Canada's drought hits farmers, Great Lakes shippers. US ships keep up business by carrying more ore
Boom or bust. For Great Lakes shippers, it all depends on what flag they are flying. For the United States and Canadian maritime industry, the season began on an upbeat note - looking as if it might be the best since 1984.
The Great Lakes and their gateway to the ocean, the St. Lawrence Seaway, were fully opened to traffic on March 22, tying the previous record for the earliest opening, notes Glen Nekvasil of the Lakes Carrier Association, which represents the 70-vessel US-flag lakes fleet.
Currently, 63 of those ships are in service, representing 97 percent of the fleet's cargo-carrying capacity. A year ago, only 54 vessels were plying the lakes.
``We've gotten off to a fast start,'' Mr. Nekvasil adds. ``Through the end of May, shipments of iron ore, coal, and stone [were] up 19 percent.''
The US dollar, which until lately had been falling, helped US carriers by boosting the competitive edge of American steel manufacturers, who are operating at better than 90 percent of capacity.
A strong construction industry has also helped shipping. Stone, coal, and iron ore make up the three largest cargoes for US-flag carriers.
Lakes Carrier Association members hauled a total of 29.2 million tons of stone, coal, and iron ore through the end of May, up from 25 million tons at the same time last year.
On the Canadian side of the border, the picture stands in sharp contrast, according to the LCA's counterpart, the Dominion Marine Association.
``We started strong in April,'' says research director Angus Laidlaw, ``but what's concerning us is that in any year, about 20 percent of our cargo is grain. Sometime in the fall, when we should be carrying this year's crop, we are going to find ourselves lacking cargo to a considerable degree due to the drought.''
Mr. Laidlaw says that grain cargo could be reduced by as much as 60 percent as the last of last year's supplies are moved out and this year's meager harvest is transferred to the big silos in Thunder Bay, Ontario.
Canadian shippers are already feeling the impact, however. A total of 18 ships are out of service, compared with 12 last year. That means the loss of about 850 jobs, Laidlaw estimates, including an average 22 sailors a ship and another 450 grain handlers already laid off in Thunder Bay.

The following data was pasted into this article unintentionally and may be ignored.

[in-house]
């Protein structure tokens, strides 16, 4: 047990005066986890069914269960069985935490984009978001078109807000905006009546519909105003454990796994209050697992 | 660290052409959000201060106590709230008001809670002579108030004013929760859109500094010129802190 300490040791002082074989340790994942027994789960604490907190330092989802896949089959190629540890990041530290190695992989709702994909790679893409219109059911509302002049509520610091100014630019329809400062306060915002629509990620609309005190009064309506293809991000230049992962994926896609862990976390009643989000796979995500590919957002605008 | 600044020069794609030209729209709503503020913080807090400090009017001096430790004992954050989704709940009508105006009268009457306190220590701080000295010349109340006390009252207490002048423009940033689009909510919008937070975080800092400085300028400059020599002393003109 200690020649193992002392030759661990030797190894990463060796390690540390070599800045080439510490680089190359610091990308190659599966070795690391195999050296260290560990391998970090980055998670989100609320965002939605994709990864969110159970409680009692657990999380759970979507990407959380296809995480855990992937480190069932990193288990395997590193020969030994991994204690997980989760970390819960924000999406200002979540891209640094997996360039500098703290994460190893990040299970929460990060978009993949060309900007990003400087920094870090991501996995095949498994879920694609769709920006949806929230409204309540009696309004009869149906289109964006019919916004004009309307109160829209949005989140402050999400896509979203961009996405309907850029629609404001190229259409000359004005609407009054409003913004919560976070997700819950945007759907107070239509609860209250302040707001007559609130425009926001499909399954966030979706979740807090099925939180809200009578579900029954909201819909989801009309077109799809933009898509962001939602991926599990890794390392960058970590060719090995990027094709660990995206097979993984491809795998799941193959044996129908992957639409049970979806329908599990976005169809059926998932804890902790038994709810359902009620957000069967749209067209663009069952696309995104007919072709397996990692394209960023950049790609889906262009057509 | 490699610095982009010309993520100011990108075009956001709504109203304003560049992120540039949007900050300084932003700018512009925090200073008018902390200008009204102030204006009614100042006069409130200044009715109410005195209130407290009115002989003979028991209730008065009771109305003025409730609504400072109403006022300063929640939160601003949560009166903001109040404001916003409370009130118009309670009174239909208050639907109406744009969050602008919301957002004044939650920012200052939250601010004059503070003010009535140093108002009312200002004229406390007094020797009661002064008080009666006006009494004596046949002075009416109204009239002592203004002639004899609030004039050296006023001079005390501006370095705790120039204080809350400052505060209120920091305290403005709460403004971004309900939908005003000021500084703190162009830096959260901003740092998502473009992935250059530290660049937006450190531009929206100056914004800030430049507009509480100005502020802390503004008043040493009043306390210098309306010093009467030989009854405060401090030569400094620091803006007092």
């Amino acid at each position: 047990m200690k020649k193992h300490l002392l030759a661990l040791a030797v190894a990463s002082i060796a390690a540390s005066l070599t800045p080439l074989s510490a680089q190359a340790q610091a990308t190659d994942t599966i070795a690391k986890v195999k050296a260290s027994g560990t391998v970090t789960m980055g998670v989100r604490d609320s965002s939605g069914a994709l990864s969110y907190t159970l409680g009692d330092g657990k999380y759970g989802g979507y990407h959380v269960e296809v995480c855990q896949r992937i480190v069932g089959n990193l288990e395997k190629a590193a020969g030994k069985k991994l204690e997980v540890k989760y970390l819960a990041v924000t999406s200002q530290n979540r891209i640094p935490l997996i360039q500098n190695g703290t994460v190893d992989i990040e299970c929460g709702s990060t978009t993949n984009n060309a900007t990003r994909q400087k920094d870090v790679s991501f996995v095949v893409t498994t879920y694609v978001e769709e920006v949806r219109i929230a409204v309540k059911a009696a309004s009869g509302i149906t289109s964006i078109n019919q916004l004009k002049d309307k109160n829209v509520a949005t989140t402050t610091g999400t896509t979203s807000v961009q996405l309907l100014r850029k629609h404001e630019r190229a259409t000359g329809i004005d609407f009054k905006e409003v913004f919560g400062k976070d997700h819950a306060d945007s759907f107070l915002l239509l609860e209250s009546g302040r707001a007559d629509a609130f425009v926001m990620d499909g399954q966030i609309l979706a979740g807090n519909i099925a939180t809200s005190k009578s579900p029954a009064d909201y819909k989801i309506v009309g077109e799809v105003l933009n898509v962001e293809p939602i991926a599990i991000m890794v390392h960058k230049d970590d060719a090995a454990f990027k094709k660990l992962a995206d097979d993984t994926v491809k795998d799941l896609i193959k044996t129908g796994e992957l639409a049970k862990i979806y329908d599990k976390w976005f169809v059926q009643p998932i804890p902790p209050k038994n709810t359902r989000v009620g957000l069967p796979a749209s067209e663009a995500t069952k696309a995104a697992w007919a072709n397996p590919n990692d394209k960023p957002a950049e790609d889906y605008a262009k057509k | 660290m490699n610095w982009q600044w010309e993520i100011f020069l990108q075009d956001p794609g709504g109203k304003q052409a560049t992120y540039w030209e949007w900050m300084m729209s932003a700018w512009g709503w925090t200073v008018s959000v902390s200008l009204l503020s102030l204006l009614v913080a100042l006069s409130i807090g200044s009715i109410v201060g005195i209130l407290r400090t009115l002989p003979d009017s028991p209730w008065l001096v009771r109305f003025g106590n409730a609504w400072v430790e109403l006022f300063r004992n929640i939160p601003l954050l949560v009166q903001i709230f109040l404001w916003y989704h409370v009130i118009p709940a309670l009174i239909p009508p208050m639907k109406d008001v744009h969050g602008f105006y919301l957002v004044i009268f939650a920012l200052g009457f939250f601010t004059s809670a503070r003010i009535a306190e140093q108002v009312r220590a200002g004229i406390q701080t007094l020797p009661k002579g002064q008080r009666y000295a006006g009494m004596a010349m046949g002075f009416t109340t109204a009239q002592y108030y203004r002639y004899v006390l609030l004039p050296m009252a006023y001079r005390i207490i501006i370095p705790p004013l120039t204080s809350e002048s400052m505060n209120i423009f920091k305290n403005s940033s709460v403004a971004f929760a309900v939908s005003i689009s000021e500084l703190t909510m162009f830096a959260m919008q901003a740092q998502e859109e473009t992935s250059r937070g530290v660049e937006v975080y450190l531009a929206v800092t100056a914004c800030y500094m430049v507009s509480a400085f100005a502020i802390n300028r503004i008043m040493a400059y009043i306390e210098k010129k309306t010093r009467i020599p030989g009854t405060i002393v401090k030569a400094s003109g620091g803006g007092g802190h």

``There will be yet more people laid off in Thunder Bay and at the five ports in the St. Lawrence that handle the transfer of grain from laker to ocean ships,'' he warns.
The drought may eventually also have an impact on the volume of cargo carried by foreign-flagged, oceangoing vessels that enter the Great Lakes system through the St. Lawrence Seaway, notes Gay Hemsley of the Canadian St. Lawrence Seaway Authority.
As of June 21, however, the number of ocean ships entering the Great Lakes had reached 386, up 12 percent over last year. Ms. Hemsley says that general cargo shipments, ``everything from soup to nuts,'' including finished steel, were up 19.6 percent, though grain and iron ore cargoes were each down about 1 percent.
``Whatever is happening from the drought,'' she adds, ``won't affect us until the fall.''
Although Canadian shippers should feel the pinch of the drought, American-flagged vessels are likely to experience little direct impact. Last year, grain accounted for just 860,000 of the 105 million tons of total cargo hauled by LCA members.
That is not to say the drought is having no impact on American vessels. Because of reduced water levels on the lakes, Nekvasil notes, the fleet's largest ships must reduce their cargo loads by as much as 4,200 tons a trip. Each vessel will take from 40 to 45 trips during the course of the season.
As a result, Nekvasil says, ``With our customers literally crying for cargo - they want every ton we can bring them - it's almost certain we'll continue sailing into January.''
The shipping season normally concludes before Christmas.
The threat of a further drop in water levels in the Great Lakes is the reason the Lakes Carrier Association has gone on record as firmly opposed to diverting water into the Mississippi River to help improve conditions for barges carrying cargo on that waterway.